PC gaming has become the unwitting battleground for a ‘just war’ against piracy which may impact everyone, even console users.
The news that Russian hackers had fooled Ubisoft’s Uplay distribution platform into allowing unrestricted access to their games, even unreleased ones, was at first met with unbridled jubilation. Exciting, hilarious footage of upcoming Far Cry 3: Blood Dragon spread across YouTube and Liveleak as the publisher desperately tried to remove it, but unlike traditional clips from unscrupulous alpha testers, this was the full version being played by end users. The tide quickly turned as the repercussions for the industry as a whole were calculated.
There have always been two distinct camps on the issue of piracy and it used to be a simple question of morals. You either stole games off the internet or paid for them legitimately and felt smug about it. Since then, the former camp has been vilified for negatively impacting the latter, as publishers become increasingly incentivised to put digits rights management (DRM) into their games to curb piracy. But the Uplay incident may galvanise an abrupt throttling of the already diminished love for PC gaming production, and may even affect the next generation of consoles.
Even with tools like Uplay, hackers can bypass security systems and plunder to their hearts’ content
Consumerist magazine’s ‘Worst Company in America‘ for two years running, Electronic Arts, has been lambasted for its heavy-handed response to potential piracy over an even longer period. The suggestion that such Scrooge-like practices are, in fact, necessary to protect intellectual property is disheartening. If, even with ‘always-on’ DRM tools like Uplay, hackers can bypass security systems and plunder to their hearts’ content, then why would they even bother?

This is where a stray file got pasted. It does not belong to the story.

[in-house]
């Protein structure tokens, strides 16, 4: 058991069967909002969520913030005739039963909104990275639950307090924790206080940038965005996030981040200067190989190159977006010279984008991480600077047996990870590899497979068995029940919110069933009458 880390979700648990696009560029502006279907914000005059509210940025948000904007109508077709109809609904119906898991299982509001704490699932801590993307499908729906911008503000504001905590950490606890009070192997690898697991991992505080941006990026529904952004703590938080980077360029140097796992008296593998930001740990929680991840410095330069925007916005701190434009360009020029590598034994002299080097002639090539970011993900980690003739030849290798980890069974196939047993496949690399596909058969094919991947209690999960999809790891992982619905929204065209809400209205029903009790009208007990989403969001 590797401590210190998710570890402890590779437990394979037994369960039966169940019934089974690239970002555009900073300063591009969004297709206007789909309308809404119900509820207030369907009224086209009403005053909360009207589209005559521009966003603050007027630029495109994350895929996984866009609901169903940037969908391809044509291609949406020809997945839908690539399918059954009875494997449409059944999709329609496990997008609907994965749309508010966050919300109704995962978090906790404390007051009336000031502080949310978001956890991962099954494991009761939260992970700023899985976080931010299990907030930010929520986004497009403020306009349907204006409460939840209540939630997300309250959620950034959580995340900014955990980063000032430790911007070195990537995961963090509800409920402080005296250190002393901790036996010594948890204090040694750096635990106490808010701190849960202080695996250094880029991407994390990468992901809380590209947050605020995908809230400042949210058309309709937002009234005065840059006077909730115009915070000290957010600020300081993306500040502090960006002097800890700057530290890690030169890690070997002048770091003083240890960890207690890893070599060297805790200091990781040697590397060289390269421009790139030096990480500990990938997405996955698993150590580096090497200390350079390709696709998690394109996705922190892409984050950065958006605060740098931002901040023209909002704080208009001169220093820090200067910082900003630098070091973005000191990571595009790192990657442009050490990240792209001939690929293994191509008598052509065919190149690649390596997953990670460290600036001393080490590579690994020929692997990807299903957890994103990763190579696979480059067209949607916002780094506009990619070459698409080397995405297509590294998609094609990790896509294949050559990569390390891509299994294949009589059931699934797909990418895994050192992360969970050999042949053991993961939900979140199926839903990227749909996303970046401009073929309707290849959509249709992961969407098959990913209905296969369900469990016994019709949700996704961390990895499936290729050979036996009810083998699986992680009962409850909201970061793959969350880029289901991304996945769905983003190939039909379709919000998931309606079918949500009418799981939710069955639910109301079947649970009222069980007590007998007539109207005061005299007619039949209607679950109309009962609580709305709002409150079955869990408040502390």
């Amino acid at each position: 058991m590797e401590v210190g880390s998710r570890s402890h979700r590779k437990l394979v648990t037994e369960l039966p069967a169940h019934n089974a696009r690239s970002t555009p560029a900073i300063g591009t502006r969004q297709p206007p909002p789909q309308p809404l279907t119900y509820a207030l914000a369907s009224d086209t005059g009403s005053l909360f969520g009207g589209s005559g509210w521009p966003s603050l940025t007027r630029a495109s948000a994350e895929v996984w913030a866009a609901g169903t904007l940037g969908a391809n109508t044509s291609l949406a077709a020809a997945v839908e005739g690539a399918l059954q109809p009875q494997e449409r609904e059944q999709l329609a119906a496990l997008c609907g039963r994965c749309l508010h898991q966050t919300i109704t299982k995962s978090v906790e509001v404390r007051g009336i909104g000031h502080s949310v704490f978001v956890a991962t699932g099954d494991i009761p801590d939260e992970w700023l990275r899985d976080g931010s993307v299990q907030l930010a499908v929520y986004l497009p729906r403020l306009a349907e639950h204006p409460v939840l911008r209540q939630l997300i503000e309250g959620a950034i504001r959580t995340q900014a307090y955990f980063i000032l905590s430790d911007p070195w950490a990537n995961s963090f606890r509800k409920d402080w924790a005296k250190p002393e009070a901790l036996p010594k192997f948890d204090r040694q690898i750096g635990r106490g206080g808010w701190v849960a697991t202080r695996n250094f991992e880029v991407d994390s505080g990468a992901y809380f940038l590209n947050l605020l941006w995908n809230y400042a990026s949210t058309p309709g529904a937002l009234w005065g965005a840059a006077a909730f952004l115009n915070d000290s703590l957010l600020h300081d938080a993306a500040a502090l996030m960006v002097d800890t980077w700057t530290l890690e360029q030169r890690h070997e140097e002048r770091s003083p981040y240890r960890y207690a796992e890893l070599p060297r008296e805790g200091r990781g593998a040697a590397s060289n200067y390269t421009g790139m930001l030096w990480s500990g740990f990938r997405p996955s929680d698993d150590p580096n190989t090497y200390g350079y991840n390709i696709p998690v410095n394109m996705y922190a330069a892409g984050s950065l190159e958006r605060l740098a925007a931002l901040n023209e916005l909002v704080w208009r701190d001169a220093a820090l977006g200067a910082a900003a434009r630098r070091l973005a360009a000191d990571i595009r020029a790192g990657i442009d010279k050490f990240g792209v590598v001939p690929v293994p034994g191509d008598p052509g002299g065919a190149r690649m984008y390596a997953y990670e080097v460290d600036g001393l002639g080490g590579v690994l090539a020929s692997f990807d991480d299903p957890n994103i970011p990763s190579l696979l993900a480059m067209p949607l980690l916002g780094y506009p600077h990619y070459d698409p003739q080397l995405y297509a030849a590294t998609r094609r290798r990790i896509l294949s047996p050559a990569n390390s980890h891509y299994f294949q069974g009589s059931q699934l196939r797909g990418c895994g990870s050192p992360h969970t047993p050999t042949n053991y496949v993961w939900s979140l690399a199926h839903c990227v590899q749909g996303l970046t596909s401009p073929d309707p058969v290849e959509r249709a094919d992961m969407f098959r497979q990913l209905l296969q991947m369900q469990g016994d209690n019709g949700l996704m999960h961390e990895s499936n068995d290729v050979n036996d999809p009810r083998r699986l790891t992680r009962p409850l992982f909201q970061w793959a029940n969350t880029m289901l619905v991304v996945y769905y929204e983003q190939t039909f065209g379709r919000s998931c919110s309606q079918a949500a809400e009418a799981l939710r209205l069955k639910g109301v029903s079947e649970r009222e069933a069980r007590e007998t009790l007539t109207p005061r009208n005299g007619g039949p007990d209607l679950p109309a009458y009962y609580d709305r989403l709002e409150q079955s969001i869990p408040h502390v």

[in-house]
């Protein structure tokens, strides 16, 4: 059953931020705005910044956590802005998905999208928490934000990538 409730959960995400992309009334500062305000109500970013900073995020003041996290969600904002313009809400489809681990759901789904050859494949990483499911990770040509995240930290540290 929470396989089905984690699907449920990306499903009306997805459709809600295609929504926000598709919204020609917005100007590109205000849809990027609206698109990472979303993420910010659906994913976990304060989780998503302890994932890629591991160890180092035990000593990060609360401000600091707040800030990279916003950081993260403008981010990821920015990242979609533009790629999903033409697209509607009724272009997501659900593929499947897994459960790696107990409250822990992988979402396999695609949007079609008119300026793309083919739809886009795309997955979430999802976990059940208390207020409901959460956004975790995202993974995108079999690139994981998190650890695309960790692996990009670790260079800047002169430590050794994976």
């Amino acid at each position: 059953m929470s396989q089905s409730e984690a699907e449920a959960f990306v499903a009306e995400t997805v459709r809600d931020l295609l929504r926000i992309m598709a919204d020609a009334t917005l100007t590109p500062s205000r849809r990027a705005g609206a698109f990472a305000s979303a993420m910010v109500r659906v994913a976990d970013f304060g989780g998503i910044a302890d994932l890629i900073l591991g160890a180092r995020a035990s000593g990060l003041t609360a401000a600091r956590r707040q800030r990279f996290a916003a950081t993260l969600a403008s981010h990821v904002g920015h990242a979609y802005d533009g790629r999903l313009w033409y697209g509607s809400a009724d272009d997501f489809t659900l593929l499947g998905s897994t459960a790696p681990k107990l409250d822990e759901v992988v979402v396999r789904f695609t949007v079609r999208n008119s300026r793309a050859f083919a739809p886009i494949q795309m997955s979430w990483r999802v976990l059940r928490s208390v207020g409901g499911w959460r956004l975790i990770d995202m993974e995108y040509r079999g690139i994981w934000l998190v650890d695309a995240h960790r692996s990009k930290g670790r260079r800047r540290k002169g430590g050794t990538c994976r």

There are good reasons why they should bother, of course, and it’s ironic that publishers’ perceived lack of respect for their customers may be part of the problem. CD Projekt RED confirmed that Witcher 3 will not have any DRM because they believe it hurts the user experience and acknowledge “you can’t do anything about” piracy. This hints at a weird scenario where good-guy developers who are less precious about protecting their rights, end up minimising their exposure to piracy. Idealism 101.
Microsoft’s next-gen Xbox is conspicuous by its absence and tweets by a rogue representative have at once insulted potential customers and heightened fears that the console will be ‘always-on.’ From an investor’s perspective and in light of Uplay’s slip, this suddenly seems like a real coup. Anything to imbue trust in potential developer partnerships. It doesn’t bear mentioning how dreadful a console which requires an internet connection to even function would be for some.
Hopefully the worst that PC gamers have to endure is the threat of more invasive DRM, and perhaps the relationship between benevolent game-maker and respectful game-player will even grow stronger. However, the Uplay debacle certainly hasn’t paved the way to better times in any obvious way, and things could get a lot worse. Consolers may too find themselves hampered by piracy prevention precautions and the next movements by Microsoft and Sony are likely to mould the future of gaming for the decade to come.
Featured image: Ubisoft